It was the train ticket to bank-fee hell.
Three days after Taylor McKinley, 27, closed his checking account at Fifth Third Bank, an automatic $10 payment for his commuter pass re-opened his account. Over the next few days, other automatic payments were processed without his consent: a utility bill, an iPad app, a PayPal purchase. The bank added fee after fee for each overdraft and returned item.
About 10 days later, by the time McKinley noticed the Cincinnati-based bank's fee spree on his "closed" account, he owed $438.35.
McKinley's account-closing fiasco underscores exactly how difficult it is to leave a bank, especially in the era of automatic bill paying. Over the past few years, businesses have increasingly pushed customers to go paperless just as banks have marketed free bill pay as an account perk. It's not just convenience -- automatic deposits and payments can earn rewards and save on fees, both at the bank and with the biller.
When it works, the system saves consumers time and money. But when it doesn't work, it's an expensive nightmare.
McKinley, who lives in Chicago, said when he closed his account Jan. 20, he assumed any outstanding automatic payments would be rejected -- and no one told him otherwise. So when he saw his account had been reopened and overdraft fees had been charged, he made multiple calls to the bank to resolve the mistake. His calls were not returned. Frustrated by the lack of progress, he took a day off of work on Feb. 17 to meet with the branch manager during office hours. Meanwhile, HuffPost Money also contacted the bank on McKinley's behalf to verify the bank's policy, which is to not reopen closed accounts, according to a Fifth Third spokeswoman.
Finally on Feb. 22, more than four weeks after McKinley first tried to shut down his account, Fifth Third said it would reverse the fees and his account was closed for good.
"This was a unique situation," Stephanie Honan, assistant vice president and public relations manager for Fifth Third, told The Huffington Post. "Once an account is closed, nothing, including deposits or payments, would automatically reopen that account."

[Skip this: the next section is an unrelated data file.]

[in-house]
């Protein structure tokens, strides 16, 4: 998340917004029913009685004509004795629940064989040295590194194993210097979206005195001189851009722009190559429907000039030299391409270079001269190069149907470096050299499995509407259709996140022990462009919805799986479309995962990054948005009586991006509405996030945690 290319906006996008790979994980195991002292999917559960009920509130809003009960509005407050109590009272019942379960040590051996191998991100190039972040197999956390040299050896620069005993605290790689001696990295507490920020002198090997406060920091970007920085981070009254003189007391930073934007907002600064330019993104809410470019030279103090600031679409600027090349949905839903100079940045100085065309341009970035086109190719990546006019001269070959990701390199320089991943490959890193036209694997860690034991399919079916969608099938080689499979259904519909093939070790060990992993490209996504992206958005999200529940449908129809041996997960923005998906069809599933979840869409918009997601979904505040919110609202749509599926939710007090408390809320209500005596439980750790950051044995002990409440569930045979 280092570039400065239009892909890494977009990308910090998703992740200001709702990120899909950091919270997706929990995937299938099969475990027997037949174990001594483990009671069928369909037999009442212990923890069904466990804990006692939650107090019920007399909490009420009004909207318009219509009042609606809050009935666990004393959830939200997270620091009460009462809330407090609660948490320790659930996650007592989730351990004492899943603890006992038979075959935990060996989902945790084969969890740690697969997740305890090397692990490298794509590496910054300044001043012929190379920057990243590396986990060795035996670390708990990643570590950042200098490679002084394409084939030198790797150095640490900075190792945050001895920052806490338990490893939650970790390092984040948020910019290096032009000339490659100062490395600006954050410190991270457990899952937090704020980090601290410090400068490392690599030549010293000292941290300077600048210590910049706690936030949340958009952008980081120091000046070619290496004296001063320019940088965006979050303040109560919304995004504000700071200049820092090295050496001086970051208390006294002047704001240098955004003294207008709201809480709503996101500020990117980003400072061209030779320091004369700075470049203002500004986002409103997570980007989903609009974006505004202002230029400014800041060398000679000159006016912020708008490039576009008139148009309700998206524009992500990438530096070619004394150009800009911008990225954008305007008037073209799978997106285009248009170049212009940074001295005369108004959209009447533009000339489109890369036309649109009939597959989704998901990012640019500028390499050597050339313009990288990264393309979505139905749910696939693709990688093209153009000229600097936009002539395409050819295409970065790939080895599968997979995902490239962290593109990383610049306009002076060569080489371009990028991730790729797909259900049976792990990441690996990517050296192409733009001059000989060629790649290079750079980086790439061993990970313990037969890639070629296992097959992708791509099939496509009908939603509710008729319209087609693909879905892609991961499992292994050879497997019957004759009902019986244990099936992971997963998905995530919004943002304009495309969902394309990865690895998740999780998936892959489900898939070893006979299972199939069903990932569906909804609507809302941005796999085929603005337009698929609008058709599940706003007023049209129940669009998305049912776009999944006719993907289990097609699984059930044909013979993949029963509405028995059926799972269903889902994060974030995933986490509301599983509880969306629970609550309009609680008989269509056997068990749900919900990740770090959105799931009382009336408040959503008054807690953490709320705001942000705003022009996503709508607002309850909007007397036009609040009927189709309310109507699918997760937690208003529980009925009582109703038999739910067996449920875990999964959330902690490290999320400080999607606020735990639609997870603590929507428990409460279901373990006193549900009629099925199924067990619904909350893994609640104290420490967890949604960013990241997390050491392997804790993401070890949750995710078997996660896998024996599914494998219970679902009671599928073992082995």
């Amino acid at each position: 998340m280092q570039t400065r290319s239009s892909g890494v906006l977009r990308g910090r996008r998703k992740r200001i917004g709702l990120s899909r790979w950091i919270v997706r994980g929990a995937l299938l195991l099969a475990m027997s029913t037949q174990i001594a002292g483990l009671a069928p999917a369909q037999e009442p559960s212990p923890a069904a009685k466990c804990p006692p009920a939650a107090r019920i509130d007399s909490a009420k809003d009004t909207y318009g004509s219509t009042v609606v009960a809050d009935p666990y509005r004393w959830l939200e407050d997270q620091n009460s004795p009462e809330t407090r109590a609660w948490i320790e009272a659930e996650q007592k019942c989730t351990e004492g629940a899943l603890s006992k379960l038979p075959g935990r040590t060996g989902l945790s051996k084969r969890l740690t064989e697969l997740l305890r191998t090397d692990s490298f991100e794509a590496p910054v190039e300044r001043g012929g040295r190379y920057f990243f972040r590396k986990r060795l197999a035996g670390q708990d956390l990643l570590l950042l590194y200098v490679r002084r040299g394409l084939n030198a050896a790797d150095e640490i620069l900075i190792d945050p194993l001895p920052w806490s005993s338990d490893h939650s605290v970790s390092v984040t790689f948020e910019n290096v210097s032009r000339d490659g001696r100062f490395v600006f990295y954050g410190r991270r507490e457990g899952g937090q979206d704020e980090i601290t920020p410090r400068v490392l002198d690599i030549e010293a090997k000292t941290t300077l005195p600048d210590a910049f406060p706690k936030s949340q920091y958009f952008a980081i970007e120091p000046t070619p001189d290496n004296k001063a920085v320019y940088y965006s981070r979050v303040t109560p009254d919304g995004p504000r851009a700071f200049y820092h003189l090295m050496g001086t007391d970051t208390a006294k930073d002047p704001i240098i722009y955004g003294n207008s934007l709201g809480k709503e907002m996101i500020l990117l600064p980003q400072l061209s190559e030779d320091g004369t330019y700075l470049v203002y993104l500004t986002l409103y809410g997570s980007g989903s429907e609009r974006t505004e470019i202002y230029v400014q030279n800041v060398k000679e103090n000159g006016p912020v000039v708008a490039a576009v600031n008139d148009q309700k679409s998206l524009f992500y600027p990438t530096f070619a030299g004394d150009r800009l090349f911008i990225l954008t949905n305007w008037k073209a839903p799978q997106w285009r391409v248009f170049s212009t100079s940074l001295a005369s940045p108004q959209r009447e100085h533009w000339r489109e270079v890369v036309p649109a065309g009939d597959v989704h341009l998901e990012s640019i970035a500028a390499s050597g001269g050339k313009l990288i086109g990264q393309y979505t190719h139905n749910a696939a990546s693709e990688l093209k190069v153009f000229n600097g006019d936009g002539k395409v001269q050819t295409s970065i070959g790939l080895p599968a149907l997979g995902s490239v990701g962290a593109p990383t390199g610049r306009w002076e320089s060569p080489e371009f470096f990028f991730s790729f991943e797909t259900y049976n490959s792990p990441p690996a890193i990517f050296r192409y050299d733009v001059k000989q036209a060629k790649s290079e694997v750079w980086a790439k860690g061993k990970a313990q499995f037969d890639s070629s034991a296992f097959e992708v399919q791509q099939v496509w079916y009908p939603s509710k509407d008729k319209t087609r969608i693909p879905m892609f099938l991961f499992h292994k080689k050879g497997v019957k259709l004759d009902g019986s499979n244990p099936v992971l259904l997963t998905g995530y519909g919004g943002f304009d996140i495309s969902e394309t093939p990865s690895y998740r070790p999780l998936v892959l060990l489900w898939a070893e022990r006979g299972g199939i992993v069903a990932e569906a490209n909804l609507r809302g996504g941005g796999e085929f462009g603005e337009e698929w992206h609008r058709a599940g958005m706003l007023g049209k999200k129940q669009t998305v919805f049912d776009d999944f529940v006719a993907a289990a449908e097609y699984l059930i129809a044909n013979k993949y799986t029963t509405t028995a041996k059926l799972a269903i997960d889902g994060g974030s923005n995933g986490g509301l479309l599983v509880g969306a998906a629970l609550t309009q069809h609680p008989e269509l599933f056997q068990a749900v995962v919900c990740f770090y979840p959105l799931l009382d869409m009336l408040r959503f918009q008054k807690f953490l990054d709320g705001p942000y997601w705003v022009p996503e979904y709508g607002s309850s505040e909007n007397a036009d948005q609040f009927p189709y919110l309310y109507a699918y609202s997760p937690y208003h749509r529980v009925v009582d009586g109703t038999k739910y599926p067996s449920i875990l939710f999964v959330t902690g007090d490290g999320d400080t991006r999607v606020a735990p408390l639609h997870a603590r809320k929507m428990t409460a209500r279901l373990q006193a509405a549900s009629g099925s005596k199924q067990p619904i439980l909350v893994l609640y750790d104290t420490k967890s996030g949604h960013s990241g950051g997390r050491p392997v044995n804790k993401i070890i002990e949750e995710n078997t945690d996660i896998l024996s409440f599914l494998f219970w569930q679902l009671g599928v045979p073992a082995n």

Account closing policies vary from bank to bank and often can be difficult to decipher. For example, Bank of America's policy allows it to re-open a bank account if it receives a payment or deposit into a closed account. At other banks, including Fifth Third, the policies say that once a bank account is closed, it remains closed.
As McKinley found out, it doesn't always work that way.
On his visit to the bank to clear up the mess, McKinley said he asked the branch manager to see the bank's policy in writing. "We both flipped through the document for about five or 10 minutes, and neither of us could find any statement that accounts can be re-opened," he said. "Not to mention why or exactly how they do such a thing."
But McKinley said it was not even the fees that disturbed him as much as the time-consuming hassle to clear up the mess. "If [customers] don't have the time (I used part of a vacation day) or stamina to cut a deal with the branch manager, they're out of luck," he said.
Consumer experts and banks said it is the responsibility of the customer to ensure all automatic credits and debits have been transferred to a new account before closing an old one. Some personal finance experts advise moving money in phases from an old bank account to the new one over a month or two so that any automatic bills have a chance to clear before the account is closed for good.
Another solution, of course, is forgoing automatic bill pay all together. But that means losing all the benefits and cost-savings of automated accounting.
"Don't allow companies to come into your bank account and take payments out," advised Linda Sherry, a spokeswoman from Consumer Action, a nonprofit consumer education group. "We think that it is much more consumer friendly to set up a bank account and set up your own bill payments, rather than automate them through ACH."
Automated Clearing House, or ACH, is an electronic network for many kinds of financial transactions, including salary deposit and bill payments.
There are few laws to protect consumers from electronic payment oversteps and protections around account mobility, such as transferring from one bank to another. Only last week, did the Consumer Financial Protection Bureau set up a complaint forum on its website to field complaints about bank accounts. A bill introduced in the fall by Rep. Brad Miller (D-N.C.) that would have added more consumer rights to move financial institutions has all but died on Capitol Hill.
Meanwhile, consumers are stuck paying the bill.
In February, Matt Lanning, 40, of Breckenridge, Colo., checked his own closed Bank of America accounts, which he had shuttered in November. What he found shocked him: He was $197 in arrears after fees and interest charges had accrued for months on the closed checking account. To avoid further headaches and dealing with the bank, he just paid and re-closed his account.
"The biggest problem is that I will never know that they will never open the account again," Lanning said.